tcp_nodelay 
Author Message
 tcp_nodelay
Someone suggested that I use the "tcp_nodelay enabled" command
for an application that I am running.  I didn't catch where this
command belongs and what it's syntax is.  

Is it an ISQL, sybinit, net.cfg, etc.?  Any help is greatly
appreciated.



Tue, 03 Mar 1998 03:00:00 GMT
 tcp_nodelay

Quote:

> Someone suggested that I use the "tcp_nodelay enabled" command
> for an application that I am running.  I didn't catch where this
> command belongs and what it's syntax is.  

> Is it an ISQL, sybinit, net.cfg, etc.?  Any help is greatly
> appreciated.

As a traceflag in your RUN_* file:

   -T1610

Pablo Sanchez              | Ph # (415) 390.3812        Fax # (415) 390.2821

===============================================================================
"I am accountable for my actions."
   - pablo



Tue, 03 Mar 1998 03:00:00 GMT
 tcp_nodelay

: > Someone suggested that I use the "tcp_nodelay enabled" command
: > for an application that I am running.  I didn't catch where this
: > command belongs and what it's syntax is.  
: >
: > Is it an ISQL, sybinit, net.cfg, etc.?  Any help is greatly
: > appreciated.
:
: As a traceflag in your RUN_* file:
:
:    -T1610

This will enable tcp nodelay on the server. You can also enable it on the
client by getting the file descriptor and using the appropriate call. As
an example, you could do the following for CT-Lib (on a bsd system):

        if (ct_con_props(connection, CS_GET, CS_ENDPOINT,
                                 &endpoint, CS_UNUSED, NULL) != CS_SUCCEED)
        {
                return CS_FAIL;
        }

        /*
        ** Enable tcp nodelay on the endpoint. To be pedantic,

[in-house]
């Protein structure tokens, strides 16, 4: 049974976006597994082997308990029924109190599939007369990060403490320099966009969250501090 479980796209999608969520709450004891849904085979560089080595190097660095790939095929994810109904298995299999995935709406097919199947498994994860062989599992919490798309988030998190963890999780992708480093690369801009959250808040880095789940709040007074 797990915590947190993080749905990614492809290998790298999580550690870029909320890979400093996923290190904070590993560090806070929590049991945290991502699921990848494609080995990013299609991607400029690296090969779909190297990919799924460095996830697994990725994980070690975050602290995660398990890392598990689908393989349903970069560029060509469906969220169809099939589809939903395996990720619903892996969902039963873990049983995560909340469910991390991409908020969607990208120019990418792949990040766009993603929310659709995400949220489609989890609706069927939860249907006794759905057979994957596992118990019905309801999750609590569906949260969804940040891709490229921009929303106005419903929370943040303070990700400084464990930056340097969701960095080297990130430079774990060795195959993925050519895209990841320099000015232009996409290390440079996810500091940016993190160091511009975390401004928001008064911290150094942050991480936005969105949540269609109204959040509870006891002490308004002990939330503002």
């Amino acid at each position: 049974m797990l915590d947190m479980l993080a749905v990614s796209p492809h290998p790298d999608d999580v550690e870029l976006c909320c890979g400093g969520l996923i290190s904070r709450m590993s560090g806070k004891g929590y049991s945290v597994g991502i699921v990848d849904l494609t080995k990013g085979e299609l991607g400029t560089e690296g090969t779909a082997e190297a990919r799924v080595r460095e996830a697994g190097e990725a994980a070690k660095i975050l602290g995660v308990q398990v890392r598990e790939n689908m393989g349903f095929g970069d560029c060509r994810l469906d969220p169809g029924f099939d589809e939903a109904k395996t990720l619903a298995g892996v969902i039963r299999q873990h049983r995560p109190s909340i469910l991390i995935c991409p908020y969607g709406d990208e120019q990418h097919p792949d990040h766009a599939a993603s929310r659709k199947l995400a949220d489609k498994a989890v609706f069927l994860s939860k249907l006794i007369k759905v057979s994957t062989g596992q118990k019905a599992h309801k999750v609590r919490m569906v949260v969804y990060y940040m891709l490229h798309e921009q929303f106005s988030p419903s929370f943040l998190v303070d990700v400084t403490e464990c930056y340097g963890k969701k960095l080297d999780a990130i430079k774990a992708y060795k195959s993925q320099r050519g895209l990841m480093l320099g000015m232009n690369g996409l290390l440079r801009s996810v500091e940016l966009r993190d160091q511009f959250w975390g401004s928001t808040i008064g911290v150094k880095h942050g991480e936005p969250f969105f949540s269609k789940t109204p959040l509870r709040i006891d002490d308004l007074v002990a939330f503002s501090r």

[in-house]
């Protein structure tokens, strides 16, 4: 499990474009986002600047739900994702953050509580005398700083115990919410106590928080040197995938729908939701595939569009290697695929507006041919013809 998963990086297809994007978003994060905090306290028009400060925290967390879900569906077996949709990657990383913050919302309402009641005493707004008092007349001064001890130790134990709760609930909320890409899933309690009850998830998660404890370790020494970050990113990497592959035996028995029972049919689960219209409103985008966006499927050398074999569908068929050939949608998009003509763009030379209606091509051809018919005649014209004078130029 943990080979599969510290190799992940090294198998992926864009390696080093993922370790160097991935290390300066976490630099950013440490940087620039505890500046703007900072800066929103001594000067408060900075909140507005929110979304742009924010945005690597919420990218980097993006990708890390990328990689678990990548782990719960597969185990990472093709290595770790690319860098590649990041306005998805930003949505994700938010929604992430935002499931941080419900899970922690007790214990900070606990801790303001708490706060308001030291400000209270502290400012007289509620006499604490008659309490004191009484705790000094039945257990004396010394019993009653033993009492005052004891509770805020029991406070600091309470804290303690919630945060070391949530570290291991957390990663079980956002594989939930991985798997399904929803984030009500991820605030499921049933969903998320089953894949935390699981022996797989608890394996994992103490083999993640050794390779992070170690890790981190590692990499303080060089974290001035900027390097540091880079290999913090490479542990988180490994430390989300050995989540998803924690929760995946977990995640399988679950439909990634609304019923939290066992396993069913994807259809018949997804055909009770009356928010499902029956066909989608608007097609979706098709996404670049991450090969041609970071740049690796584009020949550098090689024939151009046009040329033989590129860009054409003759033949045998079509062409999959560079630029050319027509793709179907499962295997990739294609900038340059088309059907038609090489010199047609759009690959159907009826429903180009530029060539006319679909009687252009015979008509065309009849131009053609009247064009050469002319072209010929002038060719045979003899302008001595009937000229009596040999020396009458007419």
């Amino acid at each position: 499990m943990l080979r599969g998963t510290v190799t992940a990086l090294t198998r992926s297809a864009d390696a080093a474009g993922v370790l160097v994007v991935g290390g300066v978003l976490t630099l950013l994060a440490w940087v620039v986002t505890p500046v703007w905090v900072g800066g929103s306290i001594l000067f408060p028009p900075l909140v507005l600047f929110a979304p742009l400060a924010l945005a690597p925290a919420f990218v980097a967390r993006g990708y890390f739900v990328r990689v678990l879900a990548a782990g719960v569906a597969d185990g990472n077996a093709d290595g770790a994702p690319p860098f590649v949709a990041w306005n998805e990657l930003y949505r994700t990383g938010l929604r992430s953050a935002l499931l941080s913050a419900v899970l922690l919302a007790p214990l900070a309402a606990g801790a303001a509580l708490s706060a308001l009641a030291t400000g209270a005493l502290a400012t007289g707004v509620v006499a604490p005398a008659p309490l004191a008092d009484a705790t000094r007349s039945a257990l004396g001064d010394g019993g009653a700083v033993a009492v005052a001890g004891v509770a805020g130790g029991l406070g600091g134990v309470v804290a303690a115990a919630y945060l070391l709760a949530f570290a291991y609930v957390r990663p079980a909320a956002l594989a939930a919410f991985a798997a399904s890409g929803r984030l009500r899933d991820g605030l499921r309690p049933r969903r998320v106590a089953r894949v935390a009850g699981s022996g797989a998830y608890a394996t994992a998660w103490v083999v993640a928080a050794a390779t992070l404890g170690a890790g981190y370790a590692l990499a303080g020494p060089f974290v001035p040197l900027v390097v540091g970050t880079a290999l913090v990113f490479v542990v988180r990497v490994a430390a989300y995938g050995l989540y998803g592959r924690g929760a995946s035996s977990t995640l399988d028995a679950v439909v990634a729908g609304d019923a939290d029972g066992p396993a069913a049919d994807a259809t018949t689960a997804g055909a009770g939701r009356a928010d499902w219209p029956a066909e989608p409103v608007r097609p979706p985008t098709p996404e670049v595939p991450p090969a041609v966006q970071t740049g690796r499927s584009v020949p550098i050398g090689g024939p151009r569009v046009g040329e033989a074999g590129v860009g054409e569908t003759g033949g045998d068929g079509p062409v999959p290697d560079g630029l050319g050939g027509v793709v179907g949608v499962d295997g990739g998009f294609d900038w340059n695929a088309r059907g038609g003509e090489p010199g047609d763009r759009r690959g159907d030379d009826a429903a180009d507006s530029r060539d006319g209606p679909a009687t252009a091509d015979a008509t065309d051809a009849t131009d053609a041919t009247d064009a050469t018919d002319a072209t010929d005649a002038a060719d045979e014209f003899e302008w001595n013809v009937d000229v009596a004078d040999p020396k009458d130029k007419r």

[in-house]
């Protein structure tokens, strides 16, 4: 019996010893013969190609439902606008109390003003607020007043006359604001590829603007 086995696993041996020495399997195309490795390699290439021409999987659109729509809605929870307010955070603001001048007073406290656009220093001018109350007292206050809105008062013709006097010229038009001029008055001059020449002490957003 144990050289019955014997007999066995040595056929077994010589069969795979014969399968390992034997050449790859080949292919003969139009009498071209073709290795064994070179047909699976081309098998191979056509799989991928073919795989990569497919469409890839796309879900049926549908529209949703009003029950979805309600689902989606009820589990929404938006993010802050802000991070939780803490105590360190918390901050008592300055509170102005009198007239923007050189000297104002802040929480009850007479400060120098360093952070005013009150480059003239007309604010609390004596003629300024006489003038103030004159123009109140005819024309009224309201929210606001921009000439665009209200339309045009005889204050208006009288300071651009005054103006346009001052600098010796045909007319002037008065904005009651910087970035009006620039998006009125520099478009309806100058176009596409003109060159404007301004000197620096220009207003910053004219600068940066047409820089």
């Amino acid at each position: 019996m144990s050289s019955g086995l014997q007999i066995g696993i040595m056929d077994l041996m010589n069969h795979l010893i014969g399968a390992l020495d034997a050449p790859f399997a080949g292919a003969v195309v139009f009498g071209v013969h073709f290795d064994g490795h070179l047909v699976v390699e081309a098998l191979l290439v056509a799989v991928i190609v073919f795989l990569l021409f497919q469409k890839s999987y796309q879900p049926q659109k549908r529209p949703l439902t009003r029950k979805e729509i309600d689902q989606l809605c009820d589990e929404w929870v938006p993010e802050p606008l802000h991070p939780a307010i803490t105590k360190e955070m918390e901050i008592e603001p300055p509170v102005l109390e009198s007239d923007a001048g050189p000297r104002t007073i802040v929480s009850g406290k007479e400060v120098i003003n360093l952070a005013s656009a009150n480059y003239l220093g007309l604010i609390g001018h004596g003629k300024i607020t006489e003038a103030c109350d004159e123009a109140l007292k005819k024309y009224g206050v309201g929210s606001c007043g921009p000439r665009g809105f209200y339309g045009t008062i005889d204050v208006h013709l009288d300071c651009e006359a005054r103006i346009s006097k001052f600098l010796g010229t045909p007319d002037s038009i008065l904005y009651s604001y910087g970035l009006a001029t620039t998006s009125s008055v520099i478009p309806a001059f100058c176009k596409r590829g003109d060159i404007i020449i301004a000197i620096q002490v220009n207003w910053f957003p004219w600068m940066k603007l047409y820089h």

** IPPROTO_TCP should be obtained via getprotobyname().
        */
        optval = 1;
        if (setsockopt(endpoint, IPPROTO_TCP, TCP_NODELAY, optval,
                sizeof(optval)) < 0)
        {
                return CS_FAIL;
        }

Other systems may use other mechanisms for enabling this option (try "man
tcp" to find more info).  The no delay option will prevent TCP from
buffering small amounts of data to be sent while it's waiting for an
acknowledgement from a previous send.  This may be win or a lose
depending on your application, OS, and network topology.  If implementing
it on a client, I would make it runtime configurable and test it both
ways.

Otto

--
Otto Lind                  Otto Lind Consulting Services

skypoint!olcs!ottol        voice:(612)457-1080    fax:(612)457-0761



Thu, 05 Mar 1998 03:00:00 GMT
 tcp_nodelay

Quote:


> > Someone suggested that I use the "tcp_nodelay enabled" command
> > for an application that I am running.  I didn't catch where this
> > command belongs and what it's syntax is.

> > Is it an ISQL, sybinit, net.cfg, etc.?  Any help is greatly
> > appreciated.

> As a traceflag in your RUN_* file:

>    -T1610

> Pablo Sanchez              | Ph # (415) 390.3812        Fax # (415) 390.2821

> ===============================================================================
> "I am accountable for my actions."
>    - pablo

Can anyone help us with TCP_NODELAY with the client application
running under Microsoft Windows ?

Previously, we have resolved a lot of performance problems using